He had issues with picks in college and this likely will continue, however I do believe it will come down to a more reasonable level now that Watson has more experience and had a whole off-season to study film. For this reason, let's knock that number down to 3.25% which is what Cam Newton had last year.

At this point we have enough information to make a reasonable projection for Watson. Let's recap the metrics we are going to use to build this projection:

TD% = 5.7% (Russell Wilson's career average - down from Watson's 9.3%) and 5% (Andrew Luck's career rate - Andy Dalton's is 4.7% for reference)

Passing Attemps = 502-544 (Based on last year's pace and potential for more in year 2)

Yards per attempt = 7.8 (Russel Wilson's career average - down from Watson's 8.3 y/att) and 7.5 (12th best in 2017)

INT% = 3.25% (Same as Cam Newton in 2017 - down from Watson's 3.92%)

Here is the low and high end projections based on these assumptions:

High and low end passing projections for Deshaun Watson in 2018

In addition to his passing prowess, Watson provides rushing yards and last season he averaged 36 yards per game in the 8 games he played and totaled 2 rushing TDs. For the sake of simplicity, let's say these numbers stay the same this year and in 16 games he ends up with 576 rushing yards and 4 rushing TDs. Here is the projection now:

High and low end projections - passing and rushing

If the top line comes true this year, which I believe is very do-able for Watson, he will total 385 fantasy points which would have made him the #2 overall QB last year to Russel Wilson's 392 points (Based on Yahoo leagues where pass TD=5 and rush TD=6). The low end puts him 1.48 points behind where Cam Newton finished last season (#2 overall) and 0.12 points ahead of Tom Brady who finished third.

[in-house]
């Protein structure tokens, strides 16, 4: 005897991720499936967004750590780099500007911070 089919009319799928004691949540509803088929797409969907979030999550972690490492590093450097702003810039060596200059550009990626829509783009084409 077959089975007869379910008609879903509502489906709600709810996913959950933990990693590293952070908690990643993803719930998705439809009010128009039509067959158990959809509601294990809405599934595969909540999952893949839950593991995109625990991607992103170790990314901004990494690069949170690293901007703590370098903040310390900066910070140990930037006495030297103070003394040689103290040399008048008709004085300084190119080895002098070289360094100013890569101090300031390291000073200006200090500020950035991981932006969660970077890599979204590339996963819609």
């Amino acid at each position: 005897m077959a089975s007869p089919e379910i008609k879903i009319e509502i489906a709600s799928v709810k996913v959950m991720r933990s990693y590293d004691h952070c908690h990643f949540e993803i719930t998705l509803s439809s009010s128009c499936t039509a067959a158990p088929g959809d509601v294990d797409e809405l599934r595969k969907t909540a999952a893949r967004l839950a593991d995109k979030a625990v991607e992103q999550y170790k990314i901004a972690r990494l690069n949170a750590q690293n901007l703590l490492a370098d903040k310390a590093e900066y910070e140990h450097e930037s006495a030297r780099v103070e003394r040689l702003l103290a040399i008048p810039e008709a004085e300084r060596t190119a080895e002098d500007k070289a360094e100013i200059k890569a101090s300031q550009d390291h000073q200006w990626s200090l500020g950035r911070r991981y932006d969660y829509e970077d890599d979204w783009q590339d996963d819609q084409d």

We can crunch all the numbers in the world to prove a point, but sometimes it's best to let your eyes do the talking....

We based our projections largely on Russell Wilson's career numbers, but who is to say that Deshaun can't be better? What if he is better? I argue that this is a distinct possibility when considering the way he dominated defenses with ease during his rookie season behind a poor offensive line.

Oh yes, the offensive line. The other reason haters are so quick to dismiss Deshaun Watson this year. In 2018, PFF has them ranked 32nd overall, which is no change from last years ranking. However, the Texans have made a few moves to address this area of weakness by signing free agent guards Senio Kelemete and Zach Fulton, as well as using a third round selection in the draft on Martinas Rankin, a versatile tackle/center out of Mississippi.

Kelemete has spent the last four seasons as a jack of all trades on the New Orleans Saints offensive line and has been described as a strong leader in training camp. Fulton started 12 games for the Chiefs last year and should also add leadership and consistency. Rankin is incredibly intelligent and was was one of the best offensive lineman in the SEC last season. He was also a finalist for the Campbell Trophy which is awarded to the college football player with the best combination of academics, community service, and on-field performance. Currently, Rankin is recovering from foot surgery, but is expected to be back for the start of the regular season.

What about the injury you say?

By the time the season starts, he will be almost 11 months removed from his clean ACL tear (6-9 month recovery time) Watson also played in the pre-season this week and showed no signs of limited mobility. After researching this situation, I've decided to move Watson up to my #1 overall QB for 2018. I see Watson having a massive year and quieting his doubters like he has been doing his entire career. If DeAndre Hopkins, Will Fuller, and Deshaun Watson can stay healthy, the sky is the limit.